Fatties may damage British economy, experts warn

London: As the British take the title of the fatest in Europe, experts warn that the obesity epidemic could damage the economy.

But this could all be changed if talented professionals die early or retire because of sickness.

Professor Martin McKee said that the British Treasury has identified the cost of obesity to the NHS as a major problem but research shows how much healthy people contribute to the health of the economy.

He said: “They remain in the workforce longer and are more productive while they are at work. This is vital as the overall age of the population rises and people are encouraged to retire later.

‘”t is a waste of money investing in training people if they die at 35 or retire in their 50s because of ill health.”

The team at the London School of Hygiene and Tropical Medicine, examined the link between health and wealth in rich countries, and found healthier people have higher earnings.

The study, published in the British Medical Journal, said the current economic wealth of rich countries ‘owes much to previous health gains’.

About 30 per cent of financial growth in the United Kingdom between 1790 and 1980 can be attributed to better health and dietary intake.

Professor McKee said: ‘The overwhelming conclusion is that good health has benefits beyond the individual.

‘The true purpose of economic activity is to maximise social welfare and not simply to produce more goods and services.

‘Since better health is an important component of social welfare, its value ought to be included in measures of economic progress.

‘This has been done successfully in the United States. Similar moves in Europe could provide a new perspective on the investments made through their welfare states.’

Cardiovascular disease costs UK economy £29 billion annually

Oxford, Cardiovascular disease costs the UK economy £29 billion a year in healthcare expenditure and lost productivity, reveals research to be published in the medical magazine Heart.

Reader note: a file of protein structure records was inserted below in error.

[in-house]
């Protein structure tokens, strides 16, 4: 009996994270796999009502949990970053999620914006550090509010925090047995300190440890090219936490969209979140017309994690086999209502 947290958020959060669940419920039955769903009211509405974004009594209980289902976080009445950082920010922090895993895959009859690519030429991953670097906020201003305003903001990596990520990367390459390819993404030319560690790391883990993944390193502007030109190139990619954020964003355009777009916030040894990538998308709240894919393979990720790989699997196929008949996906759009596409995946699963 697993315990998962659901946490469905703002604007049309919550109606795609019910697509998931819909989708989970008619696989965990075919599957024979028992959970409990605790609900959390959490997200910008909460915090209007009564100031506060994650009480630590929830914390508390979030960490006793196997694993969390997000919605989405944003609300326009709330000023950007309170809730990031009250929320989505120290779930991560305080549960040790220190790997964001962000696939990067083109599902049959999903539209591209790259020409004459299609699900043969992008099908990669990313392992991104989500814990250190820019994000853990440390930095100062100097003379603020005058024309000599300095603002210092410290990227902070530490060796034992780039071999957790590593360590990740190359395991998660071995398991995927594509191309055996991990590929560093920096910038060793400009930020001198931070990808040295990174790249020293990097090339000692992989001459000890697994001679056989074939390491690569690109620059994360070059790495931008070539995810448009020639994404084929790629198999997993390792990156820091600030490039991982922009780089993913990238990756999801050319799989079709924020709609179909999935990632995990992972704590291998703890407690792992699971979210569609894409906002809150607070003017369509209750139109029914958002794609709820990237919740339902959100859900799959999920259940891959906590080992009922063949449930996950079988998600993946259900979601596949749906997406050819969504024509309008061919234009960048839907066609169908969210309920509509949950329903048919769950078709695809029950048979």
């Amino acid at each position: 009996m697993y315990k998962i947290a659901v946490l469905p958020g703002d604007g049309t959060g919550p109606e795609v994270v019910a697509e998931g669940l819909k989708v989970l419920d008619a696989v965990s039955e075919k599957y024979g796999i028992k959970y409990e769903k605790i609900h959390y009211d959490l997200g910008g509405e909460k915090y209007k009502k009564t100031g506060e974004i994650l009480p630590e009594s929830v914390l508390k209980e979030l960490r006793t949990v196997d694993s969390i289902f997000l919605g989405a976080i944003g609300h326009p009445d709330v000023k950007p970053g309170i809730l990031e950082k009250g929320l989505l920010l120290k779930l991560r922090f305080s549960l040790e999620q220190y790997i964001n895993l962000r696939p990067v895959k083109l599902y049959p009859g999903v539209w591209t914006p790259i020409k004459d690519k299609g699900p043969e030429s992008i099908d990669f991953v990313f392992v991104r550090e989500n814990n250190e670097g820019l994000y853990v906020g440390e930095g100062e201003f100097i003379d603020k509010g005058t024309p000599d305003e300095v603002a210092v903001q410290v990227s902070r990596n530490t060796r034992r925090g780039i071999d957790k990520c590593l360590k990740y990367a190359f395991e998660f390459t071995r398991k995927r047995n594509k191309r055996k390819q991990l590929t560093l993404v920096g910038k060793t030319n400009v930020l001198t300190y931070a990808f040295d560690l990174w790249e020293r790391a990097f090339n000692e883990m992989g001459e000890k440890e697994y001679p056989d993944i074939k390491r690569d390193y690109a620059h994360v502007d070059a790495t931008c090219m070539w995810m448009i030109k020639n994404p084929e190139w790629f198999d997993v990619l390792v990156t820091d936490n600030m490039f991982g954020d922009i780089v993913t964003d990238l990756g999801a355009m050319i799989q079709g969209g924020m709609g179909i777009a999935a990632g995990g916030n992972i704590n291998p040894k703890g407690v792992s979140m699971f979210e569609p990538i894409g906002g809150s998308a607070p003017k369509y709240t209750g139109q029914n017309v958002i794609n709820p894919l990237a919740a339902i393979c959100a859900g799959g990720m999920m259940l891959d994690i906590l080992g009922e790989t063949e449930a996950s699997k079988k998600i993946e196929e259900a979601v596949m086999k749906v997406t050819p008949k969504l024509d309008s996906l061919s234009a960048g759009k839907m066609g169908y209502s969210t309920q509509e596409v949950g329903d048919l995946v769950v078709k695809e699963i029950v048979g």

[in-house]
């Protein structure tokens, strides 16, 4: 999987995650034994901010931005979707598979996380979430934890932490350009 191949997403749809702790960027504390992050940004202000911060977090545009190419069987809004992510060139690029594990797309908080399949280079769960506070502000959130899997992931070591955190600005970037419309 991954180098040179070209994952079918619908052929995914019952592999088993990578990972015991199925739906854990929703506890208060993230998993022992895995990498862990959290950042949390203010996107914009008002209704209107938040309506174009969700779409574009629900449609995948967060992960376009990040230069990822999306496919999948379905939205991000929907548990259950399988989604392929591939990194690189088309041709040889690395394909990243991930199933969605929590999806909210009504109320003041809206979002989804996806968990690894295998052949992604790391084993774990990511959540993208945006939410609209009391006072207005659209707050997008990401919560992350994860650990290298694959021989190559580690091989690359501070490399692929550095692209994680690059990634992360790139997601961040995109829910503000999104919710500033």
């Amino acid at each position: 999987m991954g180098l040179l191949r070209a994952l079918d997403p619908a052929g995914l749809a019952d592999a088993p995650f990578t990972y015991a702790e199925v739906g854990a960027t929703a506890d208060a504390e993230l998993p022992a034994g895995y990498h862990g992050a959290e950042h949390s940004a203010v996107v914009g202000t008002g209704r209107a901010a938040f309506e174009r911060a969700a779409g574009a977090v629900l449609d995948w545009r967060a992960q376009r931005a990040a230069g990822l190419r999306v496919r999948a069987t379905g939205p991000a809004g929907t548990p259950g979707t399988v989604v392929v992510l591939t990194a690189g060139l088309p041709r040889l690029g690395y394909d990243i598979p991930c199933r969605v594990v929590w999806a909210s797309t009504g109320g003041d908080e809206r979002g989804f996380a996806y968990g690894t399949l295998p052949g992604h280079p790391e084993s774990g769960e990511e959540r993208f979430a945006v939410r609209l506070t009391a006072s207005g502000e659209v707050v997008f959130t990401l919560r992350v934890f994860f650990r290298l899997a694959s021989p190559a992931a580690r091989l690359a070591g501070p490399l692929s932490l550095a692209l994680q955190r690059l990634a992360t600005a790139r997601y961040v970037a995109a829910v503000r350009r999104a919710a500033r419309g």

The UK spends more of its healthcare budget on cardiovascular disease than any other country in the European Union, the figures show.

The research team from the Health Economics Research Centre at the University of Oxford base their calculations on all UK residents with diagnosed cardiovascular disease in 2004 and associated costs.

These included community health and social services, emergency care, hospital stays, informal care, and the impact on productivity from illness and premature death.

When all these factors were added up, the total costs to the UK economy of cardiovascular disease in 2004 came to £29 billion.

The largest component was healthcare, which accounted for 60% of the total. Lost productivity accounted for 23% and informal care cost 17%.

Cardiovascular disease and cost the NHS almost £16 billion in 2004, representing 21% of all healthcare expenditure. Private healthcare costs add almost £1.5 billion to the tally, representing 18% of overall UK healthcare costs.

These figures represent the highest proportion of healthcare expenditure on cardiovascular disease of any country in the European Union.

Hospital inpatient care was the most expensive component at almost £10 billion or nearly two thirds of the NHS bill for cardiovascular disease.. Drug costs amounted to almost £3 billion.

More than 69 million work days were lost to the disease in 2004, at a cost to the UK economy of almost £3 billion.

An accompanying editorial suggests that despite the falling rates of illness and death from cardiovascular disease, cost savings are likely to be cancelled out by the rising costs of treatment, the ageing of the population, and the threat to heart health posed by obesity and diabetes